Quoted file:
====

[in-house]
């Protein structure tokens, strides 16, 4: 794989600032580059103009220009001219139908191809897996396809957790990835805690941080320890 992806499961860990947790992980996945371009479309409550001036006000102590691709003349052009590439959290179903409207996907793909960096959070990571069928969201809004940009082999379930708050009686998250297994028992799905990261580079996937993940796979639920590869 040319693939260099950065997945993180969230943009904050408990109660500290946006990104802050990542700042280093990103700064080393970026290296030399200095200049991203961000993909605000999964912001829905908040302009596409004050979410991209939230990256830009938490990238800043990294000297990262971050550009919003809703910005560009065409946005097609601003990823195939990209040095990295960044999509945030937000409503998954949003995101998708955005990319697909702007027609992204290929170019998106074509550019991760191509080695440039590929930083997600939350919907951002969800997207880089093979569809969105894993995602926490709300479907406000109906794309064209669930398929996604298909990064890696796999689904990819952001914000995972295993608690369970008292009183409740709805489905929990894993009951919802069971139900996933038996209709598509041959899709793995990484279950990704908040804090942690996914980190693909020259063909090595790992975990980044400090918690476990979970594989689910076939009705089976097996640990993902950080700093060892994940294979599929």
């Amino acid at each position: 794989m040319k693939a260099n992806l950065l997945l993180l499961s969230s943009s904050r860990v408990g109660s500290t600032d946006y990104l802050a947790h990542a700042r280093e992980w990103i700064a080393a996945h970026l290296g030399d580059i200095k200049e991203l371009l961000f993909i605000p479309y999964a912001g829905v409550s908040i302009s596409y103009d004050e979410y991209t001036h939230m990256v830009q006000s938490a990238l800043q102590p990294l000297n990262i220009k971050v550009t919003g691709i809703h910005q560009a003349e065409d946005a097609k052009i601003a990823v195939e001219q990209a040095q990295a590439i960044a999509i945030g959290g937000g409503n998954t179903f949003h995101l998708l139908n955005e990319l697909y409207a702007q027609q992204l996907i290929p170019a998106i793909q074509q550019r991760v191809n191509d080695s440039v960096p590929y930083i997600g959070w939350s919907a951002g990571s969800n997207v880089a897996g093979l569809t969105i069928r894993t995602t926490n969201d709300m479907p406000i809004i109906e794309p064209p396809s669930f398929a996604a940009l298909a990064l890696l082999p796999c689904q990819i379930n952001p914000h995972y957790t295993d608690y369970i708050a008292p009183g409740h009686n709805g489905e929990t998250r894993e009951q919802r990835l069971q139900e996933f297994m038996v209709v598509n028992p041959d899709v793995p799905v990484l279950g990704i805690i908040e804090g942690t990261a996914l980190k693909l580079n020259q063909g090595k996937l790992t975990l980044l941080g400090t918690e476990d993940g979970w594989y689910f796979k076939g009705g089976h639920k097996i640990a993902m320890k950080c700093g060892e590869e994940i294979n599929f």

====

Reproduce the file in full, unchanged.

[in-house]
């Protein structure tokens, strides 16, 4: 794989600032580059103009220009001219139908191809897996396809957790990835805690941080320890 992806499961860990947790992980996945371009479309409550001036006000102590691709003349052009590439959290179903409207996907793909960096959070990571069928969201809004940009082999379930708050009686998250297994028992799905990261580079996937993940796979639920590869 040319693939260099950065997945993180969230943009904050408990109660500290946006990104802050990542700042280093990103700064080393970026290296030399200095200049991203961000993909605000999964912001829905908040302009596409004050979410991209939230990256830009938490990238800043990294000297990262971050550009919003809703910005560009065409946005097609601003990823195939990209040095990295960044999509945030937000409503998954949003995101998708955005990319697909702007027609992204290929170019998106074509550019991760191509080695440039590929930083997600939350919907951002969800997207880089093979569809969105894993995602926490709300479907406000109906794309064209669930398929996604298909990064890696796999689904990819952001914000995972295993608690369970008292009183409740709805489905929990894993009951919802069971139900996933038996209709598509041959899709793995990484279950990704908040804090942690996914980190693909020259063909090595790992975990980044400090918690476990979970594989689910076939009705089976097996640990993902950080700093060892994940294979599929």
């Amino acid at each position: 794989m040319k693939a260099n992806l950065l997945l993180l499961s969230s943009s904050r860990v408990g109660s500290t600032d946006y990104l802050a947790h990542a700042r280093e992980w990103i700064a080393a996945h970026l290296g030399d580059i200095k200049e991203l371009l961000f993909i605000p479309y999964a912001g829905v409550s908040i302009s596409y103009d004050e979410y991209t001036h939230m990256v830009q006000s938490a990238l800043q102590p990294l000297n990262i220009k971050v550009t919003g691709i809703h910005q560009a003349e065409d946005a097609k052009i601003a990823v195939e001219q990209a040095q990295a590439i960044a999509i945030g959290g937000g409503n998954t179903f949003h995101l998708l139908n955005e990319l697909y409207a702007q027609q992204l996907i290929p170019a998106i793909q074509q550019r991760v191809n191509d080695s440039v960096p590929y930083i997600g959070w939350s919907a951002g990571s969800n997207v880089a897996g093979l569809t969105i069928r894993t995602t926490n969201d709300m479907p406000i809004i109906e794309p064209p396809s669930f398929a996604a940009l298909a990064l890696l082999p796999c689904q990819i379930n952001p914000h995972y957790t295993d608690y369970i708050a008292p009183g409740h009686n709805g489905e929990t998250r894993e009951q919802r990835l069971q139900e996933f297994m038996v209709v598509n028992p041959d899709v793995p799905v990484l279950g990704i805690i908040e804090g942690t990261a996914l980190k693909l580079n020259q063909g090595k996937l790992t975990l980044l941080g400090t918690e476990d993940g979970w594989y689910f796979k076939g009705g089976h639920k097996i640990a993902m320890k950080c700093g060892e590869e994940i294979n599929f």